There were once days when, from a very young age, you would have had a fishing rod thrust in your hand, and if not a fishing rod, then a bamboo cane, a piece of string, a bent pin and a worm.
For many children the connection with countryside seems largely to have been lost. Despite much better access, countryside knowledge is at best scant and at worst non-existent.
The farming sector has grasped the nettle, making the connections, forging links, taking schoolchildren to see where our food comes from – all credit to the Royal Highland Education Trust (RHET), the Royal Northern Countryside Initiative, LEAF Open Farm Sunday and others.
But we are rapidly approaching 2022, the most likely date for the next farm support regime to kick in. This will increasingly find farmers farming not mainly for food, but also for the environment, for nature, and for the public interest. We need to start telling youngsters about this.
The importance of crops for wildlife, of beetle banks, of field margins, of hedges, of farm woodland, of ponds and bog, will all take on extra significance in modern farming.
Neighbouring farmers working together may become more commonplace; this should enable scale and focus to deliver better results. Among the wildlife that can benefit, or that can trigger far wider benefits, is game. Farming for the success of game species, which can provide an alternative income stream or a source of recreation, will bring benefits for a wider range of birds and animals – songbirds, small mammals, bees, insects and invertebrates.
Spreading this knowledge at an early age is important. So, what is the Game and Wildlife Conservation Trust doing about it?
Our work with youngsters was expanded this year at the GWCT Scottish Game Fair at Scone Palace. Visitors aged eight to 21 were able to take part in the Junior Macnab challenge, a new event devised by the Scottish Country Sports Tourism Group and GWCT, involving virtually hunting rabbit and pigeon, and fishing for trout.
The event, which attracted 200 entrants over three days, was designed to encourage youngsters to think about taking up shooting and fishing and being active and engaged with the countryside.
It was sponsored by the Scottish Youth and Countryside Education Trust and supported by BASC Scotland and the Game Angling Instructors Association with prizes donated by Decathlon Sports.
In The Covey, our education area, there was hands-on science, storytelling, and arts and crafts aimed at the next generation of young ecologists. As well as activities and ‘have-a-go’ opportunities, there were exhibits featuring moths, hatching quail chicks and ferrets, microscopes to explore the farmland underworld, and a special display highlighting the habitat of the grey partridge. Artist Julian Jardine held ceramic workshops, there was also a scavenger hunt and the butterfly bog squad!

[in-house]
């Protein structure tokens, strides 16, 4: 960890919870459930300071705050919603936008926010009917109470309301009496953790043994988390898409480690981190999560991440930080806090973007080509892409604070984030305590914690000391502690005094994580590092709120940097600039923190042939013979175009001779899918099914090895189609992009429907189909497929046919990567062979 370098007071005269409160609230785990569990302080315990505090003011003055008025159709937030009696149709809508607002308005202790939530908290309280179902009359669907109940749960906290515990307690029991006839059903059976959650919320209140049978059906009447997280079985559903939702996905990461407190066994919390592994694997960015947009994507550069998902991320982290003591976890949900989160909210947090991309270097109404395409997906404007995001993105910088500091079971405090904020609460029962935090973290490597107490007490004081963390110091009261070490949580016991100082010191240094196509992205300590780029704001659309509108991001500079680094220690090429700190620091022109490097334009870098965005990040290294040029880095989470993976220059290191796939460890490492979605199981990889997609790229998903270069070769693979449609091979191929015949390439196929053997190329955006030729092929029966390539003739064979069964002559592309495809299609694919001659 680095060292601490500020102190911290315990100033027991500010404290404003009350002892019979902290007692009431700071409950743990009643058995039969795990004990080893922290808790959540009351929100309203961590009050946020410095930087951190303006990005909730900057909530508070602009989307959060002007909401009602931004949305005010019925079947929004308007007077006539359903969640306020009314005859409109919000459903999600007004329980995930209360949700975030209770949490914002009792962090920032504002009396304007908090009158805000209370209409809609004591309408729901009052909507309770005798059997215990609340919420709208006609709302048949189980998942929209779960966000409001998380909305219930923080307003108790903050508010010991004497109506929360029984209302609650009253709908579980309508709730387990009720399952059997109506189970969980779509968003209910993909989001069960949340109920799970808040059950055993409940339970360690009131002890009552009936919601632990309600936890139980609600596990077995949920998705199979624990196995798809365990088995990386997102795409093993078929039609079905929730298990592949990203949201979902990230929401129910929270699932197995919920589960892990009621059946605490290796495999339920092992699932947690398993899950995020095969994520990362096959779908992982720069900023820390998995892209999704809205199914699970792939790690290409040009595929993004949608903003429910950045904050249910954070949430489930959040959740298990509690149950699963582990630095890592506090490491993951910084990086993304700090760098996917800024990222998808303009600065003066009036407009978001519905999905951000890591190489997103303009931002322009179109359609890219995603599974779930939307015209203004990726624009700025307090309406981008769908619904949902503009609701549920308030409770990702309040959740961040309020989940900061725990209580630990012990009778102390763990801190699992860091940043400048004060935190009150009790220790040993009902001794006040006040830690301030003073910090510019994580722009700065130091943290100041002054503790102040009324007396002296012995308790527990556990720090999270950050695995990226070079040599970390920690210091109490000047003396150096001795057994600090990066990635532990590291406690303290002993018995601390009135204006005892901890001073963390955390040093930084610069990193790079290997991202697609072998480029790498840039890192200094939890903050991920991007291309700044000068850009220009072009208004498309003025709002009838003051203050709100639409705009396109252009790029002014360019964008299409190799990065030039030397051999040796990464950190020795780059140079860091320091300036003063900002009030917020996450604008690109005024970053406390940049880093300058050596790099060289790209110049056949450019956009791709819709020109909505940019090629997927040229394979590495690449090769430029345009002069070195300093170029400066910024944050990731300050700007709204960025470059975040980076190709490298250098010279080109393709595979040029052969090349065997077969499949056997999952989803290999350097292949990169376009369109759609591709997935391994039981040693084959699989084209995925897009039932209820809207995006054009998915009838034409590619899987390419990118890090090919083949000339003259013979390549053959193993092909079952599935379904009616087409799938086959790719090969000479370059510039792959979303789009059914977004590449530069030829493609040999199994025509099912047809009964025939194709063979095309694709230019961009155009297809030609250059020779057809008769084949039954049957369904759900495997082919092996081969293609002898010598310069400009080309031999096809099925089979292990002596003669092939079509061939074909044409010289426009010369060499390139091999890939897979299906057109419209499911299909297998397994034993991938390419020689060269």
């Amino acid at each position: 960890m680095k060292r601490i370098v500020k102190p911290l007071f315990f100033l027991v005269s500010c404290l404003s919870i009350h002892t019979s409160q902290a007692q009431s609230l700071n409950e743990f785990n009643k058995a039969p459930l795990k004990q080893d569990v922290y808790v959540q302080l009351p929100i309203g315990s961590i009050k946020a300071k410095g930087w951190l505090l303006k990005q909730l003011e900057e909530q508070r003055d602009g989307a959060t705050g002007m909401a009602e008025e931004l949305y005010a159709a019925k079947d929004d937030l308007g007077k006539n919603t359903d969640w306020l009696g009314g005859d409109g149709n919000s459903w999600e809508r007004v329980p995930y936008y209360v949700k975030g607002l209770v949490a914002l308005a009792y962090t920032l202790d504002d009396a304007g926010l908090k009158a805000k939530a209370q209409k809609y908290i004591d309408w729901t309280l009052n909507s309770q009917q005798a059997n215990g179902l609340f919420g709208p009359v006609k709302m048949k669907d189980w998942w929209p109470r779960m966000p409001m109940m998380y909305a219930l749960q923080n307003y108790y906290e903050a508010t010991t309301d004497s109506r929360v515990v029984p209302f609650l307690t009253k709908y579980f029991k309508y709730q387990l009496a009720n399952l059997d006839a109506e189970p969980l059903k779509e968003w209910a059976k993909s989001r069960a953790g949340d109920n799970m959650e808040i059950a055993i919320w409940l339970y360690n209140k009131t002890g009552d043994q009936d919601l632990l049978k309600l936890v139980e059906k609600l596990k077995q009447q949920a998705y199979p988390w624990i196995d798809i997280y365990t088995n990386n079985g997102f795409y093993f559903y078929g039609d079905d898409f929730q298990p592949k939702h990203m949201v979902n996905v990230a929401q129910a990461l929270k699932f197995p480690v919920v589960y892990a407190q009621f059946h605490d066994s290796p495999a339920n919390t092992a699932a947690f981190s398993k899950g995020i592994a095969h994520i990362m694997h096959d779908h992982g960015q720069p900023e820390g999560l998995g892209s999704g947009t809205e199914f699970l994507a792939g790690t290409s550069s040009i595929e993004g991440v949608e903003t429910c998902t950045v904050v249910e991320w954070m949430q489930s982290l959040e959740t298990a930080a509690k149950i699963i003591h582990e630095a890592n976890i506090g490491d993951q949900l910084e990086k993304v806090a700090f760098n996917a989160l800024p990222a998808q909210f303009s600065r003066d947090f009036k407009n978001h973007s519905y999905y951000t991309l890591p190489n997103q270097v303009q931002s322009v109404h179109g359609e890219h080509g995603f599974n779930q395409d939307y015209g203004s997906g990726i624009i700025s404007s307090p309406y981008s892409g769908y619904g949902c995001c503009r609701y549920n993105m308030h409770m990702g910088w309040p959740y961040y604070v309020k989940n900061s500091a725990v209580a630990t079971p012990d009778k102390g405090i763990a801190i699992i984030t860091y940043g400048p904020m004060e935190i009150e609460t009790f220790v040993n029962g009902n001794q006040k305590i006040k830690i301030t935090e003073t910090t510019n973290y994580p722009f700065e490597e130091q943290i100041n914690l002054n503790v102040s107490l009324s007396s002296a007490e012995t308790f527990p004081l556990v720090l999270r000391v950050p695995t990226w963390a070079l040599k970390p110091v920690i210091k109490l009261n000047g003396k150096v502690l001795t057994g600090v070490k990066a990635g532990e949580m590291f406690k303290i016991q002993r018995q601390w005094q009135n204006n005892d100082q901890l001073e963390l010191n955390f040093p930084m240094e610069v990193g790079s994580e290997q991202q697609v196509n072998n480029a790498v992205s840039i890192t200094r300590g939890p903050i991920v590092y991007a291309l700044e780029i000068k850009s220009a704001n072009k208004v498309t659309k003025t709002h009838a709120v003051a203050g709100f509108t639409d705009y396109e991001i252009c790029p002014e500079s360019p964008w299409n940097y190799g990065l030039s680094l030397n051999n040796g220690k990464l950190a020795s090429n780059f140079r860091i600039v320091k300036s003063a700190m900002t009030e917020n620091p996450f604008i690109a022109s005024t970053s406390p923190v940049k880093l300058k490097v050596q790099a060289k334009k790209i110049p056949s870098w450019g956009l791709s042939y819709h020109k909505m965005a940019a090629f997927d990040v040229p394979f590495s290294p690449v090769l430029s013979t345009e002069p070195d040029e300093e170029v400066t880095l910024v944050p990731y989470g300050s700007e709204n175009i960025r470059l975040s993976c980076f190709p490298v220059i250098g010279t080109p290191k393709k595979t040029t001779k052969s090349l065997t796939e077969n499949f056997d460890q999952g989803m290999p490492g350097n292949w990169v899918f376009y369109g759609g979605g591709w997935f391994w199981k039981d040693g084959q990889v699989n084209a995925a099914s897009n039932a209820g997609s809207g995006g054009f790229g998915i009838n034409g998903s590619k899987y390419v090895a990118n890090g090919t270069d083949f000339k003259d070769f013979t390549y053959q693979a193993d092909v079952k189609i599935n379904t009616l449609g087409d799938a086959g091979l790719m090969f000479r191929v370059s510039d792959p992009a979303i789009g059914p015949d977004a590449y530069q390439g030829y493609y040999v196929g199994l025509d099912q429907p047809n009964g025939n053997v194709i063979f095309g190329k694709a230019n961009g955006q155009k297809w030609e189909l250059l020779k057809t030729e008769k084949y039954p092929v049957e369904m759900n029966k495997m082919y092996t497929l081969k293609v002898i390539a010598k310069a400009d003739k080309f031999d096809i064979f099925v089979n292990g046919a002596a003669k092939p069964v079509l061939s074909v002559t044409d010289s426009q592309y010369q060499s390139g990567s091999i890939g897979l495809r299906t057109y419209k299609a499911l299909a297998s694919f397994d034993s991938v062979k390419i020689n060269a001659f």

We also organise school visits to our PARTRIDGE demonstration sites at Whitburgh and at Balgonie.
In Fife, children from Milton of Balgonie school planted 500 hedge plants two years ago to create new habitat for gamebirds and songbirds and have been visiting since then to see the fruits of their labours.
At Whitburgh Farms straddling the East Lothian/Midlothian boundary, visits have been organised for Tynewater Primary and Elphinstone Primary schools to learn about the environment. We have also held a children’s art competition for the last 14 years. Aimed at pupils across Perth and Kinross it runs in conjunction with Perth and Kinross Council’s education and children’s services and RHET. Pupils are encouraged to create a piece of art depicting a game or wildlife species from anywhere in the UK relevant to the Trust’s conservation work.
GWCT also hosts a Young Shooters’ Day at our demonstration farm at Auchnerran, Aberdeenshire, for boys and girls aged 12 to 15, which covers tuition and clay shooting, conservation skills, game management, and preparing game for the table. The course is on 22 August, with places still available. See www.gwct.org.uk/events/calendar/ for more details.
The future prosperity of the countryside might rest now with our farmers, land, game and wildlife managers, foresters, politicians and others.
But it also rests with our youngsters, who can learn from an early age to enjoy it, to want to work in it and with it, and to see it prosper.
Iona Laing, education and events officer, GWCT Scotland.